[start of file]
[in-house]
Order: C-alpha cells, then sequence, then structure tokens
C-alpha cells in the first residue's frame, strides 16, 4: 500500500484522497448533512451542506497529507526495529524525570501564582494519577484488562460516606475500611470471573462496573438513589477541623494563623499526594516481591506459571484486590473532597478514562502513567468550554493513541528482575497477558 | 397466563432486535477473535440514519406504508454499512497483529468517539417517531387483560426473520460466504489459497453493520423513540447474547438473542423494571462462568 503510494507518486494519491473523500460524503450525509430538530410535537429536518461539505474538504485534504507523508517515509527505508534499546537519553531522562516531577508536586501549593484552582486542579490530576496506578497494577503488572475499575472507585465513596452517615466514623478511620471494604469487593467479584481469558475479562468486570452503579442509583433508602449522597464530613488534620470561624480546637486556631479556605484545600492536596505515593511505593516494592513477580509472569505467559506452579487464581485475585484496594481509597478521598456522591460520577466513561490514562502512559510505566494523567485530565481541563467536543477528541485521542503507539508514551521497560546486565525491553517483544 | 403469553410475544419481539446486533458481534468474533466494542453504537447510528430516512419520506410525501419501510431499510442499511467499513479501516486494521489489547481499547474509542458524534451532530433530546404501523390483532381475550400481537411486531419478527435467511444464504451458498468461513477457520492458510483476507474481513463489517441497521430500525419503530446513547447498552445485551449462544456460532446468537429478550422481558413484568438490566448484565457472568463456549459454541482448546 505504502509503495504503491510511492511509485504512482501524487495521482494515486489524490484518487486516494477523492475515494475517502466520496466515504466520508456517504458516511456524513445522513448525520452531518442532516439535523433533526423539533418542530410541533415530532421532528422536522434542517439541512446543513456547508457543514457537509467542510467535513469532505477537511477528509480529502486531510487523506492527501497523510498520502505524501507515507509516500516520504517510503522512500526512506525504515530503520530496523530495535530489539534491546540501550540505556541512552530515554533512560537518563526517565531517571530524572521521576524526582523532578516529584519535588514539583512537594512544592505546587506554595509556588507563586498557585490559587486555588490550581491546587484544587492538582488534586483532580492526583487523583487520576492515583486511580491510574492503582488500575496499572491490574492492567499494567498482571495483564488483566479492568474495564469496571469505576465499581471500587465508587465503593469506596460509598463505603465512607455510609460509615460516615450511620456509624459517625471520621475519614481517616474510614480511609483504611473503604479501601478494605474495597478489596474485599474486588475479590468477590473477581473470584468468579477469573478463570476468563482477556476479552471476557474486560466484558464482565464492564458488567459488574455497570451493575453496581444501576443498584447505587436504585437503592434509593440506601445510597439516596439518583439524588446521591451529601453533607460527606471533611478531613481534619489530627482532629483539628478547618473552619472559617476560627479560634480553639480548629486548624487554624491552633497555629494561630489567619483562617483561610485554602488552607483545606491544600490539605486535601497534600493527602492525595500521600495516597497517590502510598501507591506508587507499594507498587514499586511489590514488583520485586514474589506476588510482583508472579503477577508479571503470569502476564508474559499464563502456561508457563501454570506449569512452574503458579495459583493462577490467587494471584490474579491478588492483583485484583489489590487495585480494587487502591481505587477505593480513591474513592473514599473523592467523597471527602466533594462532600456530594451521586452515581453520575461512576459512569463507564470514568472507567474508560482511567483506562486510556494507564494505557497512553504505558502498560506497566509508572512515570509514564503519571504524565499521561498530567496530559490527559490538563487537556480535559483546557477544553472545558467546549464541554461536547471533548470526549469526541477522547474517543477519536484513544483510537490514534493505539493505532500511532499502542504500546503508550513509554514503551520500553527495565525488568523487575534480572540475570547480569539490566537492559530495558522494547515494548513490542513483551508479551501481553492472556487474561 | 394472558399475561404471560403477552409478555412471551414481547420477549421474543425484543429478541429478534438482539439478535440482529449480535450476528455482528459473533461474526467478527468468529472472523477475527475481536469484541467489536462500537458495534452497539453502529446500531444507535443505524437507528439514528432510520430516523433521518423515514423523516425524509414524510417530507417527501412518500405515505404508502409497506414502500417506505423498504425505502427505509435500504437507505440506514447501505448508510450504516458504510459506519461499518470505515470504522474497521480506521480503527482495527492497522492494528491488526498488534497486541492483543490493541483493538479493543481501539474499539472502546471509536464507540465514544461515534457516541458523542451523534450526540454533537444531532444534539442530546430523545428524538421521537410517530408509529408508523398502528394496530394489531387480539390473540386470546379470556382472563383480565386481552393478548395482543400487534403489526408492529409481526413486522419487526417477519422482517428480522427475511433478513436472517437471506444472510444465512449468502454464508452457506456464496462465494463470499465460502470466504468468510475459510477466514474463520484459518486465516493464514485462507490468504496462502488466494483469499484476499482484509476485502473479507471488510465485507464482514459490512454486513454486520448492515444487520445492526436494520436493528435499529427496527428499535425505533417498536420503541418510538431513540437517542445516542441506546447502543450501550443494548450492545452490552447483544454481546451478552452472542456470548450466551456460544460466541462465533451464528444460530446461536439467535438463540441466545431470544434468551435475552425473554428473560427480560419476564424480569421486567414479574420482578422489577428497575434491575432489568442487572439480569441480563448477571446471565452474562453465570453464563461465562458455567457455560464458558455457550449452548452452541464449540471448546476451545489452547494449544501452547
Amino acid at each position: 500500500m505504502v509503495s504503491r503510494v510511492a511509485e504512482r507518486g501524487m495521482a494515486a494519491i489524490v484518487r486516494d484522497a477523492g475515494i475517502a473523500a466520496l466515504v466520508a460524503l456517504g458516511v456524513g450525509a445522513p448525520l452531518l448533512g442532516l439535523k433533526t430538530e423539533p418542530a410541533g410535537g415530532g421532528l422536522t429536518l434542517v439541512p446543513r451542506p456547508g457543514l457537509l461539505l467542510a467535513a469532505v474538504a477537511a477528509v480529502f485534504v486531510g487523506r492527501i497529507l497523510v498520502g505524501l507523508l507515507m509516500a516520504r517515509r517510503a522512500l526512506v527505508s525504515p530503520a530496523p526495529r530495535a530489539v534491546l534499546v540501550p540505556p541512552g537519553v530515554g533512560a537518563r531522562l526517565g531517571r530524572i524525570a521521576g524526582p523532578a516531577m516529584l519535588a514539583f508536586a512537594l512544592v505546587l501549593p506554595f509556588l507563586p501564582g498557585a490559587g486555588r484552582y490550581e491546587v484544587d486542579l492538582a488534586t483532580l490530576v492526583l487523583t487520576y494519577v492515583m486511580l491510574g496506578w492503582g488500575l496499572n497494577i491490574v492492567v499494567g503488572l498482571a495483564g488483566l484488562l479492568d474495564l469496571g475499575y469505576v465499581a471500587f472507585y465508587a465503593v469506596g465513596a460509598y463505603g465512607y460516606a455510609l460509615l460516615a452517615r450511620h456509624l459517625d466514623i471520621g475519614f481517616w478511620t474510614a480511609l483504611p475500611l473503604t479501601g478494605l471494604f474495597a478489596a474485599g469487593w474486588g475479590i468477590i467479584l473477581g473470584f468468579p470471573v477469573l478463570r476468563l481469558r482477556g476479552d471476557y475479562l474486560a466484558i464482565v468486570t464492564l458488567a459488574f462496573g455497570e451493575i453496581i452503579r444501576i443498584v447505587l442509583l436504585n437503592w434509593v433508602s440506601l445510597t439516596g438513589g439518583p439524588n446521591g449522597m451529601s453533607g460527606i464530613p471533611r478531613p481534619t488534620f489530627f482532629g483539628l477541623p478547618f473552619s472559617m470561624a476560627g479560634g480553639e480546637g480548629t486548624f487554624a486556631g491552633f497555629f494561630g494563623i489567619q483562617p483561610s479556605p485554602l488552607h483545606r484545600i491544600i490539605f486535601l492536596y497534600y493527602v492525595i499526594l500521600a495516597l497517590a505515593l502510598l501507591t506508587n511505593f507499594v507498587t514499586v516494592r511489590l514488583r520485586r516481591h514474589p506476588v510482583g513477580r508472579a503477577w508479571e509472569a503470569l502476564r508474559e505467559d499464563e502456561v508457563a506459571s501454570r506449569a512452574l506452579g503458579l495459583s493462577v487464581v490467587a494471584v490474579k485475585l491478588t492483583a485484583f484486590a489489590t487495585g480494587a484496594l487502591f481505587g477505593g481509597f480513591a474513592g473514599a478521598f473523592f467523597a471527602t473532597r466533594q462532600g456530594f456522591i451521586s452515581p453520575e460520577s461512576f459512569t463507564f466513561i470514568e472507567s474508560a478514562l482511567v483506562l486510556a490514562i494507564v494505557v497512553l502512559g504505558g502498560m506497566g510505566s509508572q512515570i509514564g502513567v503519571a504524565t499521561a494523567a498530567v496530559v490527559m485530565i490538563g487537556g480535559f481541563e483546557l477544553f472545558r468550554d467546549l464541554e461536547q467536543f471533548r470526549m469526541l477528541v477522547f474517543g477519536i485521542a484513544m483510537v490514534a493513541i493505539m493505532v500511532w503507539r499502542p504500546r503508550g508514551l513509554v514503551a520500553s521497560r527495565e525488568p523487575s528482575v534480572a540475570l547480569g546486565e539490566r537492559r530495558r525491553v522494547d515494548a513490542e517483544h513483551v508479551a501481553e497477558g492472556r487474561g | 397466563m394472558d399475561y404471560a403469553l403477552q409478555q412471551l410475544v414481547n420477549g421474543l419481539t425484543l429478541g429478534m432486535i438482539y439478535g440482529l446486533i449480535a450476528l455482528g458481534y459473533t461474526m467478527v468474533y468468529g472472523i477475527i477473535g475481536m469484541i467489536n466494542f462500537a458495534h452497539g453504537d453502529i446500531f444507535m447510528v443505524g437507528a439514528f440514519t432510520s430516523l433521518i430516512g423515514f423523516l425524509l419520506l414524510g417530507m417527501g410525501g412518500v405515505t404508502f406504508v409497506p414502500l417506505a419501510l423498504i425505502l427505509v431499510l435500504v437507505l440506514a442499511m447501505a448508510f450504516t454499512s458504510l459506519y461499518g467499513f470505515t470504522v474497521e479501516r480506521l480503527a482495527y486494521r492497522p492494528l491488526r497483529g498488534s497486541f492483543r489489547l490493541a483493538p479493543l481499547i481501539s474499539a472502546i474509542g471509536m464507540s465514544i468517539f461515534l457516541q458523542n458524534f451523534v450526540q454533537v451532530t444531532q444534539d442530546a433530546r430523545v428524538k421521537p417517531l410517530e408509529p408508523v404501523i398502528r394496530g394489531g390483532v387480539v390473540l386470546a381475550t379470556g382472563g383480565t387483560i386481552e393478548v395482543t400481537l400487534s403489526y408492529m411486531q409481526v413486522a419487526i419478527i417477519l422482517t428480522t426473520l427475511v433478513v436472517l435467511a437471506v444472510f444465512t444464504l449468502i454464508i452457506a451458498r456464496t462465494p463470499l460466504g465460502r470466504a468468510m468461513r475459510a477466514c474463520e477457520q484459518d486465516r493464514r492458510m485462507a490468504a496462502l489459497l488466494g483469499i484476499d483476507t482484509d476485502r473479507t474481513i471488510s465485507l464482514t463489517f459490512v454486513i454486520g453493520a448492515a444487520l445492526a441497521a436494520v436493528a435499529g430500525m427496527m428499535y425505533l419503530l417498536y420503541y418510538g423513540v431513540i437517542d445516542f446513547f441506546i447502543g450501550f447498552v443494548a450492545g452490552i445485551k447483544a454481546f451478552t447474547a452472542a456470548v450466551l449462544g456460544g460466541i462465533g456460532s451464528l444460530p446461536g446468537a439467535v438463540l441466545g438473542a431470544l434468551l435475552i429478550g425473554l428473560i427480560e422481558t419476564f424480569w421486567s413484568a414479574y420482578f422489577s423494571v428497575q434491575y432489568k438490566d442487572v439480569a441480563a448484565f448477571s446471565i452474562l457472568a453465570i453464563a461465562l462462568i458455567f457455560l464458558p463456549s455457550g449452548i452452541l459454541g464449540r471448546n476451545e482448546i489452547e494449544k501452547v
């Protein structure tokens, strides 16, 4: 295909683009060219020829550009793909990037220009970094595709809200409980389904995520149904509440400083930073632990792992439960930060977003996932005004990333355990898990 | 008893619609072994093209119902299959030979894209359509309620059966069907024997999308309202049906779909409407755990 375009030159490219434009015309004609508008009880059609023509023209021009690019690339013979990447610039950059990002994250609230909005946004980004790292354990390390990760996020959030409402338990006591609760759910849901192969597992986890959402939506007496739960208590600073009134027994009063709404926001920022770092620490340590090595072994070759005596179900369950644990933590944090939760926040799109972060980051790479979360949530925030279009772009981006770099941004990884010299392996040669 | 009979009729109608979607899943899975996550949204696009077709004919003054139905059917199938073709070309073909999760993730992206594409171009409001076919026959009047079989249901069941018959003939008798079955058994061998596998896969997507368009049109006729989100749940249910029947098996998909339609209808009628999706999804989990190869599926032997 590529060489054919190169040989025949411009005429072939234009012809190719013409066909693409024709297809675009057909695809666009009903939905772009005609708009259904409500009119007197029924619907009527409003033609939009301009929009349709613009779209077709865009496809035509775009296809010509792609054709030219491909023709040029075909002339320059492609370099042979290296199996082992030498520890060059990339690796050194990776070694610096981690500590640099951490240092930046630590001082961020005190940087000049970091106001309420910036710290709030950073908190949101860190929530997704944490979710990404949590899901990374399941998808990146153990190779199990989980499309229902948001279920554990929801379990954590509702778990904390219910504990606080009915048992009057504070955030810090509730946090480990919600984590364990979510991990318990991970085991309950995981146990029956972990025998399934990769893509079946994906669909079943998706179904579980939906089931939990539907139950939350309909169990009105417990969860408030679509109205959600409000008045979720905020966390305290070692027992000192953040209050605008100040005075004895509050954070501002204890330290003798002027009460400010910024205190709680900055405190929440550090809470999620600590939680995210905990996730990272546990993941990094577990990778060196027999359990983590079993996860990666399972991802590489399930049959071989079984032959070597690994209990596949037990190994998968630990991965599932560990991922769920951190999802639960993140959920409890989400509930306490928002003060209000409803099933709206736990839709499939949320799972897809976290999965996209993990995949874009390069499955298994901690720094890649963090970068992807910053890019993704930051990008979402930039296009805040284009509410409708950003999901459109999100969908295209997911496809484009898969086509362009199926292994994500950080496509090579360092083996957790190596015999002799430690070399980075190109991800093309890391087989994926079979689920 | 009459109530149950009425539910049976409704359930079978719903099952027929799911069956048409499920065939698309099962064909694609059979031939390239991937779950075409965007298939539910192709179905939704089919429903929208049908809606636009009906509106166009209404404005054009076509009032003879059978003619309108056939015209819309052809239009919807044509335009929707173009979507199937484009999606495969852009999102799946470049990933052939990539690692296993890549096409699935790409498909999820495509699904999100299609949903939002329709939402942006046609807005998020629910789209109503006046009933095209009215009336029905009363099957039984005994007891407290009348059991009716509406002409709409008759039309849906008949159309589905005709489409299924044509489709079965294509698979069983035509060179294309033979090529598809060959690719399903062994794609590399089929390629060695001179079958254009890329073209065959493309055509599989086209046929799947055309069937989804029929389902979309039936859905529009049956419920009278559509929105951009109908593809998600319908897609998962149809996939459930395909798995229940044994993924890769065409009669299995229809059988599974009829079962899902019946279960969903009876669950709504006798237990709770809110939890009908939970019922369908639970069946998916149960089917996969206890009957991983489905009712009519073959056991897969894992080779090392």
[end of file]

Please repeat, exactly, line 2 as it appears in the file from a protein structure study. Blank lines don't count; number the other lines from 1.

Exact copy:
Order: C-alpha cells, then sequence, then structure tokens